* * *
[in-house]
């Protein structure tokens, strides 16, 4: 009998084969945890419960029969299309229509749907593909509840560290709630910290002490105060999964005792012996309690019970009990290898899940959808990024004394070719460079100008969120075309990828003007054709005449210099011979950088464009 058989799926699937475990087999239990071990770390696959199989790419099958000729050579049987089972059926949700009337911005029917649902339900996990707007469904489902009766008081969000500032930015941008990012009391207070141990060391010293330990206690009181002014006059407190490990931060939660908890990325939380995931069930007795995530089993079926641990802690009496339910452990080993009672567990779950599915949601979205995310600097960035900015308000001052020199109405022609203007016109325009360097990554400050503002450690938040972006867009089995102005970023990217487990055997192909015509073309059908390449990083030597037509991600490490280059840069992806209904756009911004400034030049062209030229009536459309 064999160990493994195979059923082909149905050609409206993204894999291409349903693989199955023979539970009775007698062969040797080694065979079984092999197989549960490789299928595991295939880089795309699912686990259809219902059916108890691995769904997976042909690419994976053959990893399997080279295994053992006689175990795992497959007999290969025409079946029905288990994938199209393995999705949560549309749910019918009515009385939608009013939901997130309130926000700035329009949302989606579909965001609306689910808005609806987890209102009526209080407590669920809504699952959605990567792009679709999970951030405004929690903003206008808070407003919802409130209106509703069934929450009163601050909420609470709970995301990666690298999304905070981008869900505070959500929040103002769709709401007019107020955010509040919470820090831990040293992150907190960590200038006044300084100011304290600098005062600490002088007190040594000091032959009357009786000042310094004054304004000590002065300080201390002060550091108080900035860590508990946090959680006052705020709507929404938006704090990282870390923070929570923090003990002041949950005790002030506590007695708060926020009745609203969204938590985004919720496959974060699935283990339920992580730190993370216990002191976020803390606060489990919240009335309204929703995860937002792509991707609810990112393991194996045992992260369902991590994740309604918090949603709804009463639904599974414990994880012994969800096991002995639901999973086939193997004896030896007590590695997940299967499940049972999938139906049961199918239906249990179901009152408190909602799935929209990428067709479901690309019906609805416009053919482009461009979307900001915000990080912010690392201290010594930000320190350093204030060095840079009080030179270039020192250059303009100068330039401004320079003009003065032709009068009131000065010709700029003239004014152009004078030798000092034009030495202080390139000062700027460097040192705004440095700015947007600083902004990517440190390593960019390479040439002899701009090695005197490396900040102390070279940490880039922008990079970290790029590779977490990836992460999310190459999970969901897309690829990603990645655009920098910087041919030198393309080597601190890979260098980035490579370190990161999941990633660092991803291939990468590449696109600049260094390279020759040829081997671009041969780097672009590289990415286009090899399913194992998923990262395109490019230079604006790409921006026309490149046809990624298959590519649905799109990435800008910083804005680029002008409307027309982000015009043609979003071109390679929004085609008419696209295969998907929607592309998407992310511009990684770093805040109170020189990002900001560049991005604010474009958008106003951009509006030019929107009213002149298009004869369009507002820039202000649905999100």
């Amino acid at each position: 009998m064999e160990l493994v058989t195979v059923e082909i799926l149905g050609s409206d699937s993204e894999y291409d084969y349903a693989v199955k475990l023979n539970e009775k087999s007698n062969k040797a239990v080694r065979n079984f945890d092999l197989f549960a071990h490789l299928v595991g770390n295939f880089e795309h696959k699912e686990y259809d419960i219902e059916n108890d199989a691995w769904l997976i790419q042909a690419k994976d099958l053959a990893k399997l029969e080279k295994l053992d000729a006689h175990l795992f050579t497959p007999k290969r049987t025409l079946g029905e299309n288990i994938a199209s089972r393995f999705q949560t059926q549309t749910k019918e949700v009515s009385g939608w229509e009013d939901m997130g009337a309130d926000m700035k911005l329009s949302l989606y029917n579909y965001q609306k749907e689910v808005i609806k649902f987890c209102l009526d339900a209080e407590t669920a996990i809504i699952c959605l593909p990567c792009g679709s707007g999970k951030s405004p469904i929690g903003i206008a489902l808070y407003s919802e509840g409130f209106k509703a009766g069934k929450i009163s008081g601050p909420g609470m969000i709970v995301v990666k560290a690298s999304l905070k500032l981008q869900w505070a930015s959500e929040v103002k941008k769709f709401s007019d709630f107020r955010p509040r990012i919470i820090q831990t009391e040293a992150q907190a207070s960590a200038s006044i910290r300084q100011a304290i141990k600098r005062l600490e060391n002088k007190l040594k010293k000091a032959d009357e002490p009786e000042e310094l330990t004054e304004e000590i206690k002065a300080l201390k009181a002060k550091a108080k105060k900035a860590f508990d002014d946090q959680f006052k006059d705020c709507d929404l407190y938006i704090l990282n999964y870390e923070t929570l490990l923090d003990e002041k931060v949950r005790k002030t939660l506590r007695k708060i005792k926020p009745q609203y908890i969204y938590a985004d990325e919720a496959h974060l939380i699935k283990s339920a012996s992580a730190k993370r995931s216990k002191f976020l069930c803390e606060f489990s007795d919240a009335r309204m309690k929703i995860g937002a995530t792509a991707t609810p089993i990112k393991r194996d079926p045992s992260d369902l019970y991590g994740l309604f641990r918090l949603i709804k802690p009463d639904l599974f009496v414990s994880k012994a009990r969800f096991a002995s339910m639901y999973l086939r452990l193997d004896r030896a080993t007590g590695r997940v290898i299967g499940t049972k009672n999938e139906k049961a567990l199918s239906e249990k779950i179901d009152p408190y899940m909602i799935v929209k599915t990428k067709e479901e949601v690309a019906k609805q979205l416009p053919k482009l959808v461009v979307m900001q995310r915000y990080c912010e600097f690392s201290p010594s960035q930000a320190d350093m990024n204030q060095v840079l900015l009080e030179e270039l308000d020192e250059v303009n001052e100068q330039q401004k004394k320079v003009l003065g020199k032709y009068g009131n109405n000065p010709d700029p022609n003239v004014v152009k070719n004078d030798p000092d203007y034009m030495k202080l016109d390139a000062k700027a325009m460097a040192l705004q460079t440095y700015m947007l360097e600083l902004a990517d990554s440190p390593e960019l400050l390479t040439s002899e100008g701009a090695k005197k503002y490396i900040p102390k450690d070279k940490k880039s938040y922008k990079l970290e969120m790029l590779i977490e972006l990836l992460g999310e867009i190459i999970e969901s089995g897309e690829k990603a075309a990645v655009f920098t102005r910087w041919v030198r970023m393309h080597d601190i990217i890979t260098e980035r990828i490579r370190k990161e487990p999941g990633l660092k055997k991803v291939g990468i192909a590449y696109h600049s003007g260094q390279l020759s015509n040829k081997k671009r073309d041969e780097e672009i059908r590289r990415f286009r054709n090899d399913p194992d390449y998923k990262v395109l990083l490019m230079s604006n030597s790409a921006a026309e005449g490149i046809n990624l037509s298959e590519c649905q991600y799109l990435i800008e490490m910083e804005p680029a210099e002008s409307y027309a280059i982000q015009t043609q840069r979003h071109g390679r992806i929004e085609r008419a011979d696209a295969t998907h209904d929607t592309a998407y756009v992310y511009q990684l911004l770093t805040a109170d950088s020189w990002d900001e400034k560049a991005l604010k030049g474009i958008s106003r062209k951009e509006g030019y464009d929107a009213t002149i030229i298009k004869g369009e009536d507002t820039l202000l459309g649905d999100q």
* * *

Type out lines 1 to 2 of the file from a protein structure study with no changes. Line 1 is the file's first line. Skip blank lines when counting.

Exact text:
[in-house]
């Protein structure tokens, strides 16, 4: 009998084969945890419960029969299309229509749907593909509840560290709630910290002490105060999964005792012996309690019970009990290898899940959808990024004394070719460079100008969120075309990828003007054709005449210099011979950088464009 058989799926699937475990087999239990071990770390696959199989790419099958000729050579049987089972059926949700009337911005029917649902339900996990707007469904489902009766008081969000500032930015941008990012009391207070141990060391010293330990206690009181002014006059407190490990931060939660908890990325939380995931069930007795995530089993079926641990802690009496339910452990080993009672567990779950599915949601979205995310600097960035900015308000001052020199109405022609203007016109325009360097990554400050503002450690938040972006867009089995102005970023990217487990055997192909015509073309059908390449990083030597037509991600490490280059840069992806209904756009911004400034030049062209030229009536459309 064999160990493994195979059923082909149905050609409206993204894999291409349903693989199955023979539970009775007698062969040797080694065979079984092999197989549960490789299928595991295939880089795309699912686990259809219902059916108890691995769904997976042909690419994976053959990893399997080279295994053992006689175990795992497959007999290969025409079946029905288990994938199209393995999705949560549309749910019918009515009385939608009013939901997130309130926000700035329009949302989606579909965001609306689910808005609806987890209102009526209080407590669920809504699952959605990567792009679709999970951030405004929690903003206008808070407003919802409130209106509703069934929450009163601050909420609470709970995301990666690298999304905070981008869900505070959500929040103002769709709401007019107020955010509040919470820090831990040293992150907190960590200038006044300084100011304290600098005062600490002088007190040594000091032959009357009786000042310094004054304004000590002065300080201390002060550091108080900035860590508990946090959680006052705020709507929404938006704090990282870390923070929570923090003990002041949950005790002030506590007695708060926020009745609203969204938590985004919720496959974060699935283990339920992580730190993370216990002191976020803390606060489990919240009335309204929703995860937002792509991707609810990112393991194996045992992260369902991590994740309604918090949603709804009463639904599974414990994880012994969800096991002995639901999973086939193997004896030896007590590695997940299967499940049972999938139906049961199918239906249990179901009152408190909602799935929209990428067709479901690309019906609805416009053919482009461009979307900001915000990080912010690392201290010594930000320190350093204030060095840079009080030179270039020192250059303009100068330039401004320079003009003065032709009068009131000065010709700029003239004014152009004078030798000092034009030495202080390139000062700027460097040192705004440095700015947007600083902004990517440190390593960019390479040439002899701009090695005197490396900040102390070279940490880039922008990079970290790029590779977490990836992460999310190459999970969901897309690829990603990645655009920098910087041919030198393309080597601190890979260098980035490579370190990161999941990633660092991803291939990468590449696109600049260094390279020759040829081997671009041969780097672009590289990415286009090899399913194992998923990262395109490019230079604006790409921006026309490149046809990624298959590519649905799109990435800008910083804005680029002008409307027309982000015009043609979003071109390679929004085609008419696209295969998907929607592309998407992310511009990684770093805040109170020189990002900001560049991005604010474009958008106003951009509006030019929107009213002149298009004869369009507002820039202000649905999100």